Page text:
In a statement issued on behalf of the Treasury, the government said that the funds provided to SAA had been sourced from the National Revenue Fund (NRF), which under law allows any minister to authorise the use of funds for expenditure of an exceptional nature.
“A default by the airline would have triggered a call on the guarantee, leading to an outflow from the NRF and possibly resulting in elevated perceptions of risk related to the rest of SAA’s guaranteed debt, the statement said.
SAA already relies on government guarantees of about R20bn to keep it solvent. It has been cited by all three major rating agencies repeatedly as a threat to South Africa’s economy. Two of those agencies cut the country’s debt to sub-investment grade following President Jacob Zuma’s firing of the finance minister in March.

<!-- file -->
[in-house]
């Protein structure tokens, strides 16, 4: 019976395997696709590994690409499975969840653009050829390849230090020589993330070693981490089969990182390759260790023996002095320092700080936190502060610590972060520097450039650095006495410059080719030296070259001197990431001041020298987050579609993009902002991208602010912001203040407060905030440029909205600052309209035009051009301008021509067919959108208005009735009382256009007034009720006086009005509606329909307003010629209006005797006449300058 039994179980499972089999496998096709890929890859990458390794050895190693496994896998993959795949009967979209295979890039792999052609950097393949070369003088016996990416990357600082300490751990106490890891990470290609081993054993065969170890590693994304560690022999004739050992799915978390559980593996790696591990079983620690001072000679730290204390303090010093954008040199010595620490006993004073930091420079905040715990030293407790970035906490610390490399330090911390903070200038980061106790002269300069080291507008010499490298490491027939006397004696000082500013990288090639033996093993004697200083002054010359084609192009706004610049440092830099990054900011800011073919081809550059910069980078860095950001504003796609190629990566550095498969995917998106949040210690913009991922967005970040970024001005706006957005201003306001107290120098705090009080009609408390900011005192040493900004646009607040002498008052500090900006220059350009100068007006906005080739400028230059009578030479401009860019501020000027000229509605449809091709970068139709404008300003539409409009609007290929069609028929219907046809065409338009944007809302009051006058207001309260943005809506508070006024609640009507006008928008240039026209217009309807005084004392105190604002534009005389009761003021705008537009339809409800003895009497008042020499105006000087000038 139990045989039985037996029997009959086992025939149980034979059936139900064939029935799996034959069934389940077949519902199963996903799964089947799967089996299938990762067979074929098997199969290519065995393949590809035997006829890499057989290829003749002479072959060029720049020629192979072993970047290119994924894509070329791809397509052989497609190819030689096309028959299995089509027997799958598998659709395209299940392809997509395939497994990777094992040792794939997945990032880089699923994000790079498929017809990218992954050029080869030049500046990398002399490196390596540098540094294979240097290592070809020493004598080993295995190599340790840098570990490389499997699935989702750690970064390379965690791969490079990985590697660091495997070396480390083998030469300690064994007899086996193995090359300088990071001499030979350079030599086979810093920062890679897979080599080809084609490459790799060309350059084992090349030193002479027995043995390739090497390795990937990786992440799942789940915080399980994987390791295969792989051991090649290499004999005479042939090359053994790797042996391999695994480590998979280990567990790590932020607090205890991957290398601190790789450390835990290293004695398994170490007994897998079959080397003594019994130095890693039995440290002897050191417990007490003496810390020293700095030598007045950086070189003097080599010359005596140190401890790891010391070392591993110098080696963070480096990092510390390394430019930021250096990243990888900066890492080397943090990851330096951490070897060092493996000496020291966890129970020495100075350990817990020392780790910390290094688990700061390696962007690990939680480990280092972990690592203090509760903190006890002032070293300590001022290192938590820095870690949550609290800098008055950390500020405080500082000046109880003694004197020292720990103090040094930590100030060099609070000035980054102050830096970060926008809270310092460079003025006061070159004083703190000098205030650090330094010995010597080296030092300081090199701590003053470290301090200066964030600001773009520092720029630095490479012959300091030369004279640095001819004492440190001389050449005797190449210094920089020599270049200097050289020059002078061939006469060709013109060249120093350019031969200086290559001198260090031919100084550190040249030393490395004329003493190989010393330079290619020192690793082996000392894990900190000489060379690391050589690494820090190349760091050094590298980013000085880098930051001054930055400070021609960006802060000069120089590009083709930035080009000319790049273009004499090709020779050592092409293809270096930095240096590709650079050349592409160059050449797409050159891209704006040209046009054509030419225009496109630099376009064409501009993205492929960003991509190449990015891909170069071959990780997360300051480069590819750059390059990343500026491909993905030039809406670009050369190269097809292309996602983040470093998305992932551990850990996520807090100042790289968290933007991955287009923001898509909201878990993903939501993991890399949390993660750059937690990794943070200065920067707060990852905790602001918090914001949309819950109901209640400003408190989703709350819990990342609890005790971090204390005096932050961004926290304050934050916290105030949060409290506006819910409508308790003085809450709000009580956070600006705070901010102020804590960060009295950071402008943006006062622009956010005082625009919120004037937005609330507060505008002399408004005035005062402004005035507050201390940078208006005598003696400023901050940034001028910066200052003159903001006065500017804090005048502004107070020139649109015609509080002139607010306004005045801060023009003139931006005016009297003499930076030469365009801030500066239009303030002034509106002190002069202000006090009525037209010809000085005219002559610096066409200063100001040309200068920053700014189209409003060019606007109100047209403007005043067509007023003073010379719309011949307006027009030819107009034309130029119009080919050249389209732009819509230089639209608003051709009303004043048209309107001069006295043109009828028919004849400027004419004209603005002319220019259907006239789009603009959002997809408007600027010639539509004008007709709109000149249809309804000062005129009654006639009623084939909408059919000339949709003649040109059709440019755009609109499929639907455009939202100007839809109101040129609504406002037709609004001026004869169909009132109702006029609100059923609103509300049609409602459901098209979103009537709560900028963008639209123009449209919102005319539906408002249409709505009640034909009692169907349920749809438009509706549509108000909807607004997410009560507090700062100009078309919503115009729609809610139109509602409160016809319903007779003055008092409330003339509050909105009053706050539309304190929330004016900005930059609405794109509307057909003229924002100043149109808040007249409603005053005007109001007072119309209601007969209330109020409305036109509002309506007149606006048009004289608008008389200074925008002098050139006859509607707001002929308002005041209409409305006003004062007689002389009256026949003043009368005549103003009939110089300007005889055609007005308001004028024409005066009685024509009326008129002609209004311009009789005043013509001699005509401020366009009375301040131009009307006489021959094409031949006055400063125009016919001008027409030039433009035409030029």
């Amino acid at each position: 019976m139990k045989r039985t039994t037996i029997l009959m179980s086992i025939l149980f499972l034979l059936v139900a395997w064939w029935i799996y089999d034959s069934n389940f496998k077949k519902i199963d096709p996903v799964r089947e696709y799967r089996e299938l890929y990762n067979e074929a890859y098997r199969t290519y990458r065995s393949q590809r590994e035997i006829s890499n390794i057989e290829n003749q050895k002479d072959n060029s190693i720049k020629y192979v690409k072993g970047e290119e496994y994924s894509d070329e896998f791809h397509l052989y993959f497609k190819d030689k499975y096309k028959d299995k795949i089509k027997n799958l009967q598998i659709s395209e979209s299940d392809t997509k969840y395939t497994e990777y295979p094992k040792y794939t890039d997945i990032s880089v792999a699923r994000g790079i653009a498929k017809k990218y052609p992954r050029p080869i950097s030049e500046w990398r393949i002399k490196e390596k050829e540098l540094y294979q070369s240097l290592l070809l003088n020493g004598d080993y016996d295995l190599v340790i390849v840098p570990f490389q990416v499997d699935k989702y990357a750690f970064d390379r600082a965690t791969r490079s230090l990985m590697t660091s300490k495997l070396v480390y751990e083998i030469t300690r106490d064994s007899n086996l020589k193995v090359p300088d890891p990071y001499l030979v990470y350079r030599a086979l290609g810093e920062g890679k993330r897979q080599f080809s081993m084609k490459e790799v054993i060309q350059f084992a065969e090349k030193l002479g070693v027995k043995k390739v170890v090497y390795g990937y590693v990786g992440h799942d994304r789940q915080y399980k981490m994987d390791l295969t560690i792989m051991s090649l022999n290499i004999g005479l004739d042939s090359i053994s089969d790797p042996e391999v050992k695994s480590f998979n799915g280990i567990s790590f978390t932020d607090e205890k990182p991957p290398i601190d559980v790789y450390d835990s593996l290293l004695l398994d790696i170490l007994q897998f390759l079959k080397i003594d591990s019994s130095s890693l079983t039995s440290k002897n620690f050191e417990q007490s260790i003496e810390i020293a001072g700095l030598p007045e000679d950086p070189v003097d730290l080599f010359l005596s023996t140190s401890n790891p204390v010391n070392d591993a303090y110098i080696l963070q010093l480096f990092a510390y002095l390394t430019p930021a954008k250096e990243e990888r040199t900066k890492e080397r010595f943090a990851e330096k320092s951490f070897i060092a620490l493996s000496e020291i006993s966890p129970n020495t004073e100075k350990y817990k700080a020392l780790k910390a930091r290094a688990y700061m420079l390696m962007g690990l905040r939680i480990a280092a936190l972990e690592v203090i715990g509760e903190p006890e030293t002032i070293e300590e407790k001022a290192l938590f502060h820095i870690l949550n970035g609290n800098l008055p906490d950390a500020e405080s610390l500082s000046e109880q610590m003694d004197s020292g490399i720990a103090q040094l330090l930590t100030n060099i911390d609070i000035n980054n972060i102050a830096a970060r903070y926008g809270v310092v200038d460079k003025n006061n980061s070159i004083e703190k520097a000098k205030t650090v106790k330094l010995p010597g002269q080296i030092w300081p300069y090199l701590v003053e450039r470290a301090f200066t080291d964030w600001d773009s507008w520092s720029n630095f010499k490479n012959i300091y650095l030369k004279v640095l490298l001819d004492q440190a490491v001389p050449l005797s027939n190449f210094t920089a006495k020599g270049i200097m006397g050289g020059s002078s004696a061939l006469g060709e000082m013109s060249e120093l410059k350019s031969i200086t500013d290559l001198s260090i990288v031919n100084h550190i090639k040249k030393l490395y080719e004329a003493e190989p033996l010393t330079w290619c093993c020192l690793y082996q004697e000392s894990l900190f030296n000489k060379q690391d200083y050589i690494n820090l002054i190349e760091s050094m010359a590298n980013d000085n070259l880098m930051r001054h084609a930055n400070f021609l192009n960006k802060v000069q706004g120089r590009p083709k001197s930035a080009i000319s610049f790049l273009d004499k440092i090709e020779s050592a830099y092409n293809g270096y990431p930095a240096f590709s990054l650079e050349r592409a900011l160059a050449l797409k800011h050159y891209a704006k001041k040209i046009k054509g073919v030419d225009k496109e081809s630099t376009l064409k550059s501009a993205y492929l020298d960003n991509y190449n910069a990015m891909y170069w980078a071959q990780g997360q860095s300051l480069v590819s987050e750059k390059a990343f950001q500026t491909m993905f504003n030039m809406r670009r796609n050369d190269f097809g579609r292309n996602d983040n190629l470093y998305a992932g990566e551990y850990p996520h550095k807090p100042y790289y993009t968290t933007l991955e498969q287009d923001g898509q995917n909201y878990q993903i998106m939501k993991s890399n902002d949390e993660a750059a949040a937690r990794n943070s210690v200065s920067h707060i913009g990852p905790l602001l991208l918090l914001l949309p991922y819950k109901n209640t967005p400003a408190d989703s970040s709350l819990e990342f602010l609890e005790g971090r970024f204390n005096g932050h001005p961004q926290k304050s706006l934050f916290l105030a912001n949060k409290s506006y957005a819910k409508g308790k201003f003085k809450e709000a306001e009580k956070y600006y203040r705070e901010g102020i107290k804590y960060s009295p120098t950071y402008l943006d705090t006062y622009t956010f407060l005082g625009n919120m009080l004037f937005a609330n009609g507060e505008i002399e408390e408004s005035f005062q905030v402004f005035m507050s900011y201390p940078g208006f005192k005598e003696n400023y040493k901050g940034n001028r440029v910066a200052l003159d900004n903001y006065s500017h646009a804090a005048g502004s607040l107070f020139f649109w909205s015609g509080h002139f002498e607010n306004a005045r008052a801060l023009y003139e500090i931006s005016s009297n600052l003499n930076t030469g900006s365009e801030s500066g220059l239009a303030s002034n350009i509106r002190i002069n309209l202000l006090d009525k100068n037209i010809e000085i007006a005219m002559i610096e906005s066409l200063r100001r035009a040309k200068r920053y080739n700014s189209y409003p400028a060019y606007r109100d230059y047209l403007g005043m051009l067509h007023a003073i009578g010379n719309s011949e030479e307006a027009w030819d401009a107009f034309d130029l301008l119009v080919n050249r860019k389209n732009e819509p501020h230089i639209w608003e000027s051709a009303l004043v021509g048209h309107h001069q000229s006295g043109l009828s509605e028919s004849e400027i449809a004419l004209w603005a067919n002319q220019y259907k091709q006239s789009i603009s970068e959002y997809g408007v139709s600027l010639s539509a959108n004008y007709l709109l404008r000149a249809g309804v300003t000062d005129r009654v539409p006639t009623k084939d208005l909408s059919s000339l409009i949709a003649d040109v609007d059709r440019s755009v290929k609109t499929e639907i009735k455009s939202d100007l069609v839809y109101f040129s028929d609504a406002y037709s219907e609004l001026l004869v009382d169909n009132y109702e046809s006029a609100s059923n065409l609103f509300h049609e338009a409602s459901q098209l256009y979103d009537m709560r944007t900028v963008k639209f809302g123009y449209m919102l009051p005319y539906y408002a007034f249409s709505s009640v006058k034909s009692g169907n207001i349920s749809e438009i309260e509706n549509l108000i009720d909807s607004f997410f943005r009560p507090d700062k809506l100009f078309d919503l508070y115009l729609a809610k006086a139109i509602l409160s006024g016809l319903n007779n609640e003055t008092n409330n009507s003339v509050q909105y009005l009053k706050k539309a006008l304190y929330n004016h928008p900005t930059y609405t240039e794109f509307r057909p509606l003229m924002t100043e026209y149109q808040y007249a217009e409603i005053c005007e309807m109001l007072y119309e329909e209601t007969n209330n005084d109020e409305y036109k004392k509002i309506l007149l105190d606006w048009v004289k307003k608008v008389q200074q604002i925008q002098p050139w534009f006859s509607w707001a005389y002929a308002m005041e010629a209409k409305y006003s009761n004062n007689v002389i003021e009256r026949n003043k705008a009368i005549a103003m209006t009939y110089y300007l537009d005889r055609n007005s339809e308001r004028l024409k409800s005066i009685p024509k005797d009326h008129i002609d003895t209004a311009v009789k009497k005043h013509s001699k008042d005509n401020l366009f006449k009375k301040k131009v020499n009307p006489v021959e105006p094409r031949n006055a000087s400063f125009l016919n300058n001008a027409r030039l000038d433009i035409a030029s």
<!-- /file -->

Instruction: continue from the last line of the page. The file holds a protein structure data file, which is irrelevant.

Finance Minister Malusi Gigaba’s office said Standard Charted had requested immediate payment of the money owed, but that the remaining lenders had indicated they were open to deferring the debt.
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“Drawing on the NRF was a tough decision versus the worse one of defaulting. It was taken to reassure lenders that state firms and more importantly the government won’t default,” ministry spokesperson Mayihlome Tshwete said.
The Treasury is under pressure to keep recent pledges to cut spending and reform governance at state firms to fend off credit downgrades deeper into “junk”. Such downgrades would trigger a spike in already soaring borrowing costs on public debt of more than R2.2trillion.
On Friday Finance Minister Gigaba, speaking at the opening of the ANC’s policy conference, unnerved markets when he said the country may need outside financial assistance.The DA said Standard Chartered’s refusal to defer the debt showed it had no faith in the management of the state carrier and that it was also a blow to the credibility of the Treasury.